Led by Lindsey Pomeroy, an employee of educational wine-event company The Wine Smarties, Sip’s lesson in wine tasting is designed to stimulate a student’s mind and palate. The class consisted of a small scattering of tables stocked with water bottles and largely unutilized spit-buckets for after the wine had been tasted. Pomeroy stood at the front of the room with a microphone and took the students through a step-by-step in the joys of flavor detection: For the first round, she used a Remy Pannier NV Brut from France to explain the purpose of champagne flutes, the reasons why one doesn’t swirl sparkling wine and how the bubbles “dance with your tongue.”

    According to Berg, Friday’s wine-tasting event was not only allowed to violate campus policy in its advertising, but in the very nature of the evening. Bear Gardens had to be initially reworked to take the focus off alcohol — university policy states that “the consumption of alcohol must not be the major focus of the event” — whereas the only focus at the Loft’s Sip series is drinking, albeit of the educational variety.

    “This policy needs to be revisited now,” Berg said. “It’s unacceptable for A.S. [Council] to be held to policies that the Loft is allowed to blatantly ignore. Former Vice Chancellor Watson defended the policy by stating that ‘Alcohol should not be the principal reason why students attend an event sponsored by the university.’ Unlike Bear Gardens, it’s undeniable that alcohol was the primary focus of [Sip: “Vine” Tasting for Dummies]. There doesn’t seem to be any possible justification for this.”

    During both sessions held Friday — the first from 4 p.m. to 5:30 p.m. and the second from 5:30 p.m. to 7 p.m. — each of nearly 50 students was served four glasses of wine. Students at the Bear Garden are limited to two cups of beer within the 3-hour time slot.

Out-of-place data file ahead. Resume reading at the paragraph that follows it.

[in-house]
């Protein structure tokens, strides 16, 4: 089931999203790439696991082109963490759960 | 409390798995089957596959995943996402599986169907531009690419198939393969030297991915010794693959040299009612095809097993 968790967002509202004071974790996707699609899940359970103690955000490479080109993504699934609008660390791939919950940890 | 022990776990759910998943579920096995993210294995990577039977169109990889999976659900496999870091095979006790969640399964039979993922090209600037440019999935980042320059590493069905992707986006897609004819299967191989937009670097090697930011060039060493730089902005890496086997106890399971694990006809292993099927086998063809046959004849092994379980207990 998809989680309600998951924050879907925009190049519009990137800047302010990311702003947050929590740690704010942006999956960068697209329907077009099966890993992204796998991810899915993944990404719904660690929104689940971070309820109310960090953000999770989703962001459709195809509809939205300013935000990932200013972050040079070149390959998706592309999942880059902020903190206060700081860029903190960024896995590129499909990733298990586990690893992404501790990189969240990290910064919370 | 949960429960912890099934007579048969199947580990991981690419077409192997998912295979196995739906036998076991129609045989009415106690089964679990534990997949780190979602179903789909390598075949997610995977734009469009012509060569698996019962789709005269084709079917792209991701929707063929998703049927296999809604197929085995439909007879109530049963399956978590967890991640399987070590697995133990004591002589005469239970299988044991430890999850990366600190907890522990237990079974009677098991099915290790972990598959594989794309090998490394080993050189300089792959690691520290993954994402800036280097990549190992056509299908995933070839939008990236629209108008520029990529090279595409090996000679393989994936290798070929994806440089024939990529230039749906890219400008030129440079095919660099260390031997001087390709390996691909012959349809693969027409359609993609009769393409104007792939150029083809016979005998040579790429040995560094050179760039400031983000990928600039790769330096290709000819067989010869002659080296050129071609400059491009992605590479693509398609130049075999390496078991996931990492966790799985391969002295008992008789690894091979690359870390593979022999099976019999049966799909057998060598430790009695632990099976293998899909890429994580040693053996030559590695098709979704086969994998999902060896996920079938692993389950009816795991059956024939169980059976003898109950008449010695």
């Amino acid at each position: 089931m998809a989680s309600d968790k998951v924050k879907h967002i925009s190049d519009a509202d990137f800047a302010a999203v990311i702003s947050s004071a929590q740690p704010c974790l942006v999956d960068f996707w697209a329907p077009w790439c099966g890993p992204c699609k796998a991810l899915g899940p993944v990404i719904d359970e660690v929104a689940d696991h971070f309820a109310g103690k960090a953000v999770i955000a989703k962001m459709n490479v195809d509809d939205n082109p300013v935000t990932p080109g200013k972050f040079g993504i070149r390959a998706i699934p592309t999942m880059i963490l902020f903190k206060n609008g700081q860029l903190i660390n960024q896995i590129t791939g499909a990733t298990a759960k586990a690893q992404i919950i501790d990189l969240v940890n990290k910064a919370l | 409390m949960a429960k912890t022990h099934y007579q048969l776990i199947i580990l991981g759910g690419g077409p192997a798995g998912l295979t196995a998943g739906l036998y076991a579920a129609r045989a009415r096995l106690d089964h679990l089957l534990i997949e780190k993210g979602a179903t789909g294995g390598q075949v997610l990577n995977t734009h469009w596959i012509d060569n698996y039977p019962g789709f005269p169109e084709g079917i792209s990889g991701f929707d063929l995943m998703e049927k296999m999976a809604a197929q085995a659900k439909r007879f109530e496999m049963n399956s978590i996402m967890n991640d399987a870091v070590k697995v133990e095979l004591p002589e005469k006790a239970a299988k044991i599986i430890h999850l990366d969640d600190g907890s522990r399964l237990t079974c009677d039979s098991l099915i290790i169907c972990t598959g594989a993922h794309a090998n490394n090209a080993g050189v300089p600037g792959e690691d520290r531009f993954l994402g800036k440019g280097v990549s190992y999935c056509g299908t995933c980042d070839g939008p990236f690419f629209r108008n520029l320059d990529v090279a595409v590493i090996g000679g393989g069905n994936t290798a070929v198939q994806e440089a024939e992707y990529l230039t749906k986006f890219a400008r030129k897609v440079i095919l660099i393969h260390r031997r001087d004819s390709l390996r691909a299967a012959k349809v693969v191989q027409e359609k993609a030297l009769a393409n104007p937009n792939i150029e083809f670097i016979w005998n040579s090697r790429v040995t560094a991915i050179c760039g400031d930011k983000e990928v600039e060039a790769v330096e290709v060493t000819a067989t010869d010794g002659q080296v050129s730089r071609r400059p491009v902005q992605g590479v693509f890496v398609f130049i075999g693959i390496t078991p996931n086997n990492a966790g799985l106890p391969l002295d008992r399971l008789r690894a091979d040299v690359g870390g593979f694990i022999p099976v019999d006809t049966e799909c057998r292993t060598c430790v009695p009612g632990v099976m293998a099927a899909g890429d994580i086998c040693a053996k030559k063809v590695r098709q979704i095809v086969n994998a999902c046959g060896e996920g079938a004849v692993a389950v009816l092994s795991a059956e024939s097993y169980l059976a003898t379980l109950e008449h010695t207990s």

“Last year, we faced a lot of opposition to the Bear Gardens when [Vice Chancellor of Student Affairs] Peggy Rue came in,” Berg said. “She felt that free beer would lead students to skip class.” The gardens are typically held in the afternoon, not unlike the Loft’s new wine-tasting events.

    Two police officers stopped by the Loft on Friday to question event coordinators — who assured them the alcohol consumption was purely educational — and glance over the ID-scanning equipment before going on their way.

    Eleanor Roosevelt College senior Mary Kong, along with six other wine tasting participants at her table, said they found out about the event from the many posters hung in Price Center. Staff at the wine tasting, some of which had also participated in marketing, seemed unaware that implication of alcohol consumption is not permitted under campus advertising policy.

    According to UCSD policy, when alcoholic beverages are being served at a function, a designated official must approve any piece of promotional information. “We are committed to policy, and stand by it,” University Spokesperson Stacie Spector said. “If a mistake was made, it was with another department.”